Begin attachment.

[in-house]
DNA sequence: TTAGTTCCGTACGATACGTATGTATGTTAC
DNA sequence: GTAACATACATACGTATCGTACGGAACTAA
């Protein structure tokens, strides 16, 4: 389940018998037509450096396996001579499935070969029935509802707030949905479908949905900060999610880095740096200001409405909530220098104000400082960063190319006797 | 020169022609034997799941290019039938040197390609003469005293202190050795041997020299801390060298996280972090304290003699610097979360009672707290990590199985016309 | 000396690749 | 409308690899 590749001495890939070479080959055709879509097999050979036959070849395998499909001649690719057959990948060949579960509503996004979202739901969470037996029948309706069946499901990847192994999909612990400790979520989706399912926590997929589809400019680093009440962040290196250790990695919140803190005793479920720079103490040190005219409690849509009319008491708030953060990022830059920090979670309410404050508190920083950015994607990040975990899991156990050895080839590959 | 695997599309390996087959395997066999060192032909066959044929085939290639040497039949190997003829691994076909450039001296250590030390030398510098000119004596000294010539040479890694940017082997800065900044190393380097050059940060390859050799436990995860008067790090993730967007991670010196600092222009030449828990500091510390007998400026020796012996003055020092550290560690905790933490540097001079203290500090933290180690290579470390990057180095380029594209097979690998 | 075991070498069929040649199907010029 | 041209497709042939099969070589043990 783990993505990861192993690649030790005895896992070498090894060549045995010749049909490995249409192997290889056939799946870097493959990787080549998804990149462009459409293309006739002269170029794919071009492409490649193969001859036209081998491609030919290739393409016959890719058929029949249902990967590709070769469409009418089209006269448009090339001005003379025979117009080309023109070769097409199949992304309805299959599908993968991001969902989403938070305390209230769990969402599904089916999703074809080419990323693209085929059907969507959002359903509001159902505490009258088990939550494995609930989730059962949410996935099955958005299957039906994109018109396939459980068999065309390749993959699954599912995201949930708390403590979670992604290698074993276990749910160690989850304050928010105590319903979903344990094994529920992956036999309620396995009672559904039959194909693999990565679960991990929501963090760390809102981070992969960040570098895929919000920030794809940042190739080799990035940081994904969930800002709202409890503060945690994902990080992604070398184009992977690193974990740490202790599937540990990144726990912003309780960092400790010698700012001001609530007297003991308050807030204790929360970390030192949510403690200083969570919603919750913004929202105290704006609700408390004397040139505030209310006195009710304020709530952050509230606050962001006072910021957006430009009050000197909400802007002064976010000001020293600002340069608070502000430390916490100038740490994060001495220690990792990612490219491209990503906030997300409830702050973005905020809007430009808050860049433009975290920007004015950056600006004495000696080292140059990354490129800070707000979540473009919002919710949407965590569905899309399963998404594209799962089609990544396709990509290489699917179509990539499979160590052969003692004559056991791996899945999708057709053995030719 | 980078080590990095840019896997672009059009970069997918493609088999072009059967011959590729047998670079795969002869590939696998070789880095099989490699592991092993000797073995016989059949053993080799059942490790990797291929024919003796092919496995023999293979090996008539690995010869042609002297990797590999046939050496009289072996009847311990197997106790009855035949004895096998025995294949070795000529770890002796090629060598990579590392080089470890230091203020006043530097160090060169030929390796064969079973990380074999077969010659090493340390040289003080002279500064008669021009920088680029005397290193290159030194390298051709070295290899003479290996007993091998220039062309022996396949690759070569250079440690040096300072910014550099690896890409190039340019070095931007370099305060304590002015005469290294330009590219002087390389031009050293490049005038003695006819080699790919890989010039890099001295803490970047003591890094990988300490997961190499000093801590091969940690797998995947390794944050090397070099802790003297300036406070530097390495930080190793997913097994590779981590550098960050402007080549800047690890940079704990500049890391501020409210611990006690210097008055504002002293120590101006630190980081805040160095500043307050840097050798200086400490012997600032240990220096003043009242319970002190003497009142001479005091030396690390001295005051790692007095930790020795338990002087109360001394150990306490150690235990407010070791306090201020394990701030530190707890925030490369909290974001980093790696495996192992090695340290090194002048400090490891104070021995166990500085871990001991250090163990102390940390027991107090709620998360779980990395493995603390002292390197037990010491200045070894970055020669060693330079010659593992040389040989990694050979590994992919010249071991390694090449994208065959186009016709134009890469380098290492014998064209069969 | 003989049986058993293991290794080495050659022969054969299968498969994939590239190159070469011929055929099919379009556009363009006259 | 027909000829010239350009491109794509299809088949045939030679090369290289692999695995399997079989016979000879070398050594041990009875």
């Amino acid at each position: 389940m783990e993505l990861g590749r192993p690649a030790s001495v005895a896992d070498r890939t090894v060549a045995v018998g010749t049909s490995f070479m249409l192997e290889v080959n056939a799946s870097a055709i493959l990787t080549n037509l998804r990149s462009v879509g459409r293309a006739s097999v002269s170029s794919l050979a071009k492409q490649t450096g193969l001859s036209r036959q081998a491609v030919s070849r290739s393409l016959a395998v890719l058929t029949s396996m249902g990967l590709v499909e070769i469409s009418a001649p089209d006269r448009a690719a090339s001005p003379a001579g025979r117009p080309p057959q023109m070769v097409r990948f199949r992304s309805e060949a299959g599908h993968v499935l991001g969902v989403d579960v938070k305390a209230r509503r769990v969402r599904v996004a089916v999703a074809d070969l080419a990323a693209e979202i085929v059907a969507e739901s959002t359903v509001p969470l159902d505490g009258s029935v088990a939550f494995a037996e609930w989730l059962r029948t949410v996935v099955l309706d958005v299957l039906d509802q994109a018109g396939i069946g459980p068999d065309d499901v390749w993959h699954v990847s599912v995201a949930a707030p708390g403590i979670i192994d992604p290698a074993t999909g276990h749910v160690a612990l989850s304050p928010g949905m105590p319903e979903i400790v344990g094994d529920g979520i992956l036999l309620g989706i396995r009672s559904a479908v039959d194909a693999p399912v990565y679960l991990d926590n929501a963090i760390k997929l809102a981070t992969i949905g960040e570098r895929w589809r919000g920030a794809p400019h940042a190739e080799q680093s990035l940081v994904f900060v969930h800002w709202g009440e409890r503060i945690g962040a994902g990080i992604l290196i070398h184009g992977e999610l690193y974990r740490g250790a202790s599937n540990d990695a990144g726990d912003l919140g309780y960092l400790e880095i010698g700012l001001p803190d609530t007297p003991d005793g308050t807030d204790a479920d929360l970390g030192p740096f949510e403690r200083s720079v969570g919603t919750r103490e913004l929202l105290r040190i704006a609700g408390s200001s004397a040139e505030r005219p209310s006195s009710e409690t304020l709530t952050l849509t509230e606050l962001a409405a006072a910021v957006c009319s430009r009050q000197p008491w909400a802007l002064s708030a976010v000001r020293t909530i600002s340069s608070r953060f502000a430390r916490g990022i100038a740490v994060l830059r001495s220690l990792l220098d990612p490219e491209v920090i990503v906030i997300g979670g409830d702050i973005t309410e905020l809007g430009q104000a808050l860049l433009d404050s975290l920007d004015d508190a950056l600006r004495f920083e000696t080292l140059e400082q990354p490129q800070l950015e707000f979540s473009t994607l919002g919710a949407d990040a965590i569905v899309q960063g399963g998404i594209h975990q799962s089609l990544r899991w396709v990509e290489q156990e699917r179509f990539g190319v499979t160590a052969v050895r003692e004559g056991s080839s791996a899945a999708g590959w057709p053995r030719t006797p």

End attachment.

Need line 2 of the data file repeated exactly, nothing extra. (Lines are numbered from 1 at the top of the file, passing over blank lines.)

DNA sequence: TTAGTTCCGTACGATACGTATGTATGTTAC